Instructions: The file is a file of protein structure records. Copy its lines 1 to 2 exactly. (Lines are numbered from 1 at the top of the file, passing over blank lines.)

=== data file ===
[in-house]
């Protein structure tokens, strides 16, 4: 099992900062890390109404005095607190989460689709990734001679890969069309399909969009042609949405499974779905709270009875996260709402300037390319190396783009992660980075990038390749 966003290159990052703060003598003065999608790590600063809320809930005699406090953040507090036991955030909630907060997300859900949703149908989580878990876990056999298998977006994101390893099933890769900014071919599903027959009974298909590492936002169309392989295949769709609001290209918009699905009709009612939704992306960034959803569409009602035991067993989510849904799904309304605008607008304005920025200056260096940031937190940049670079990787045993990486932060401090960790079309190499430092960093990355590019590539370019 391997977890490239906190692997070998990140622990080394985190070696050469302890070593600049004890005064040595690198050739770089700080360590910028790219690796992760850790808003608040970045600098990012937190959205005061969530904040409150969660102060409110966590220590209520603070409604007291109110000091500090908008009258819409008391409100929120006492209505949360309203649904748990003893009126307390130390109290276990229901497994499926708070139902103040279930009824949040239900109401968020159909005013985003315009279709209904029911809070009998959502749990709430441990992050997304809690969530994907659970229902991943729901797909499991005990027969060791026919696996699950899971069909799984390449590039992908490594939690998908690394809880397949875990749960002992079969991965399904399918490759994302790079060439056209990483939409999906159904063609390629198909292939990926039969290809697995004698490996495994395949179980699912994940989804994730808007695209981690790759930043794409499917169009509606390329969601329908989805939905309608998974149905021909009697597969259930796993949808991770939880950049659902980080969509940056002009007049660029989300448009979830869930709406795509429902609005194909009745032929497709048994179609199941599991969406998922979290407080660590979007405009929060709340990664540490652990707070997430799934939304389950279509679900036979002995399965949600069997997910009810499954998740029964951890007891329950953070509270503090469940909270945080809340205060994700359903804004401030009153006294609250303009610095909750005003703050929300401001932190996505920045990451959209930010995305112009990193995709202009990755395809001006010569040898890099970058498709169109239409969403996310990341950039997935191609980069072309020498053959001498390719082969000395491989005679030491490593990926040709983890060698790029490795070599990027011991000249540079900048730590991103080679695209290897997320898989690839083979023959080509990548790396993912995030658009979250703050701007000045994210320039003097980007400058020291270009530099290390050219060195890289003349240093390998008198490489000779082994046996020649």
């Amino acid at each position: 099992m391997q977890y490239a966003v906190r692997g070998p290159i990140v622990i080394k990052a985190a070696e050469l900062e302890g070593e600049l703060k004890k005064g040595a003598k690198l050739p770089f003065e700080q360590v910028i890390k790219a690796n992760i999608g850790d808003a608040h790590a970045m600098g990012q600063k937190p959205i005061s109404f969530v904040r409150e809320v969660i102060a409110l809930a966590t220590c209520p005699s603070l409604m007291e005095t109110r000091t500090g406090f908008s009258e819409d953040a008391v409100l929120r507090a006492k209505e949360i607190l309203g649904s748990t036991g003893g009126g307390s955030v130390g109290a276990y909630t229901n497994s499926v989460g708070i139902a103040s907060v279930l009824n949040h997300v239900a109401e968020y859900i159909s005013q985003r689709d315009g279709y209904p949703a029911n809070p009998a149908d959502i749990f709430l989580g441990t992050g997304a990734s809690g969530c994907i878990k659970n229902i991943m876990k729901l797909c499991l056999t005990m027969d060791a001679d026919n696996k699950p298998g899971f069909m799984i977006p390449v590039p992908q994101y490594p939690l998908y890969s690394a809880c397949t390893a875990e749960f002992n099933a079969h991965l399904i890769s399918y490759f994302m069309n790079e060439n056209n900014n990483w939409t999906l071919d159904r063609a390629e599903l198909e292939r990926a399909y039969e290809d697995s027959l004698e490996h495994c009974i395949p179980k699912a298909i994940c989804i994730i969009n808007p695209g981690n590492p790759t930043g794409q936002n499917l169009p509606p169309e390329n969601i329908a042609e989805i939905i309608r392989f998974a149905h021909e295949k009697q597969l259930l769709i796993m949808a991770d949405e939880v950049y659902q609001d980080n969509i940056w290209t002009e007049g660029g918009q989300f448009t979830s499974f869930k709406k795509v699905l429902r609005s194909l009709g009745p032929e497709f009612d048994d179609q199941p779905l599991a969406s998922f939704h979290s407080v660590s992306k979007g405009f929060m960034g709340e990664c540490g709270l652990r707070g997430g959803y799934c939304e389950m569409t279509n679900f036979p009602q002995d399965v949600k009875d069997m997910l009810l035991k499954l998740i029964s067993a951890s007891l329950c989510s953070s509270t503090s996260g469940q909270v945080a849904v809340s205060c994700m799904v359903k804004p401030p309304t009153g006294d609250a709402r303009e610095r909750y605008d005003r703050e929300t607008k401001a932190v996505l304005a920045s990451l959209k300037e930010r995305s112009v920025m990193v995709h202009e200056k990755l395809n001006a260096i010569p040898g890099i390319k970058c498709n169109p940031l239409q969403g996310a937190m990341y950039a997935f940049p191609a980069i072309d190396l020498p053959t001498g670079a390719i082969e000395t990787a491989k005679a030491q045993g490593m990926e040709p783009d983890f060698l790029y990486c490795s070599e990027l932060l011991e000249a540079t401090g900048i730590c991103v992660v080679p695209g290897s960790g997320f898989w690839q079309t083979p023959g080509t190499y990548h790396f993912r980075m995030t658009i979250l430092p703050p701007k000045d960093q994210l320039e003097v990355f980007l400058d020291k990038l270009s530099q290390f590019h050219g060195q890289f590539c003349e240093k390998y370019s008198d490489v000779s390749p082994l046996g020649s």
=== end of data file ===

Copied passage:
[in-house]
């Protein structure tokens, strides 16, 4: 099992900062890390109404005095607190989460689709990734001679890969069309399909969009042609949405499974779905709270009875996260709402300037390319190396783009992660980075990038390749 966003290159990052703060003598003065999608790590600063809320809930005699406090953040507090036991955030909630907060997300859900949703149908989580878990876990056999298998977006994101390893099933890769900014071919599903027959009974298909590492936002169309392989295949769709609001290209918009699905009709009612939704992306960034959803569409009602035991067993989510849904799904309304605008607008304005920025200056260096940031937190940049670079990787045993990486932060401090960790079309190499430092960093990355590019590539370019 391997977890490239906190692997070998990140622990080394985190070696050469302890070593600049004890005064040595690198050739770089700080360590910028790219690796992760850790808003608040970045600098990012937190959205005061969530904040409150969660102060409110966590220590209520603070409604007291109110000091500090908008009258819409008391409100929120006492209505949360309203649904748990003893009126307390130390109290276990229901497994499926708070139902103040279930009824949040239900109401968020159909005013985003315009279709209904029911809070009998959502749990709430441990992050997304809690969530994907659970229902991943729901797909499991005990027969060791026919696996699950899971069909799984390449590039992908490594939690998908690394809880397949875990749960002992079969991965399904399918490759994302790079060439056209990483939409999906159904063609390629198909292939990926039969290809697995004698490996495994395949179980699912994940989804994730808007695209981690790759930043794409499917169009509606390329969601329908989805939905309608998974149905021909009697597969259930796993949808991770939880950049659902980080969509940056002009007049660029989300448009979830869930709406795509429902609005194909009745032929497709048994179609199941599991969406998922979290407080660590979007405009929060709340990664540490652990707070997430799934939304389950279509679900036979002995399965949600069997997910009810499954998740029964951890007891329950953070509270503090469940909270945080809340205060994700359903804004401030009153006294609250303009610095909750005003703050929300401001932190996505920045990451959209930010995305112009990193995709202009990755395809001006010569040898890099970058498709169109239409969403996310990341950039997935191609980069072309020498053959001498390719082969000395491989005679030491490593990926040709983890060698790029490795070599990027011991000249540079900048730590991103080679695209290897997320898989690839083979023959080509990548790396993912995030658009979250703050701007000045994210320039003097980007400058020291270009530099290390050219060195890289003349240093390998008198490489000779082994046996020649």